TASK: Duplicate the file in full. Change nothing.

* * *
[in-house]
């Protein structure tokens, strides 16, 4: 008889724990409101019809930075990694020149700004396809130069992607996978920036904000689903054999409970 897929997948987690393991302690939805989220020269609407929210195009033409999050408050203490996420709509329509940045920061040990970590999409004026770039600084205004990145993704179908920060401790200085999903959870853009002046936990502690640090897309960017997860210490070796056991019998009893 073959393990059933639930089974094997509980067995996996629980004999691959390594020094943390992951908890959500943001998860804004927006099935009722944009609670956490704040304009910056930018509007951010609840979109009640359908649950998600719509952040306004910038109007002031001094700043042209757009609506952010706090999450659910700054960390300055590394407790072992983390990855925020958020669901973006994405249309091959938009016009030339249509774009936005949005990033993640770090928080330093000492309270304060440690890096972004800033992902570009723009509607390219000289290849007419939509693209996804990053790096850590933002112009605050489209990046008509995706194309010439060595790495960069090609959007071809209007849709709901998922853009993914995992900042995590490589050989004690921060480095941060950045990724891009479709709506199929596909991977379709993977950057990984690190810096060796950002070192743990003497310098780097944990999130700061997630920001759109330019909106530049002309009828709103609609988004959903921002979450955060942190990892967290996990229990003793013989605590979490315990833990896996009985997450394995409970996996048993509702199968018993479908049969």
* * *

[in-house]
């Protein structure tokens, strides 16, 4: 008889724990409101019809930075990694020149700004396809130069992607996978920036904000689903054999409970 897929997948987690393991302690939805989220020269609407929210195009033409999050408050203490996420709509329509940045920061040990970590999409004026770039600084205004990145993704179908920060401790200085999903959870853009002046936990502690640090897309960017997860210490070796056991019998009893 073959393990059933639930089974094997509980067995996996629980004999691959390594020094943390992951908890959500943001998860804004927006099935009722944009609670956490704040304009910056930018509007951010609840979109009640359908649950998600719509952040306004910038109007002031001094700043042209757009609506952010706090999450659910700054960390300055590394407790072992983390990855925020958020669901973006994405249309091959938009016009030339249509774009936005949005990033993640770090928080330093000492309270304060440690890096972004800033992902570009723009509607390219000289290849007419939509693209996804990053790096850590933002112009605050489209990046008509995706194309010439060595790495960069090609959007071809209007849709709901998922853009993914995992900042995590490589050989004690921060480095941060950045990724891009479709709506199929596909991977379709993977950057990984690190810096060796950002070192743990003497310098780097944990999130700061997630920001759109330019909106530049002309009828709103609609988004959903921002979450955060942190990892967290996990229990003793013989605590979490315990833990896996009985997450394995409970996996048993509702199968018993479908049969």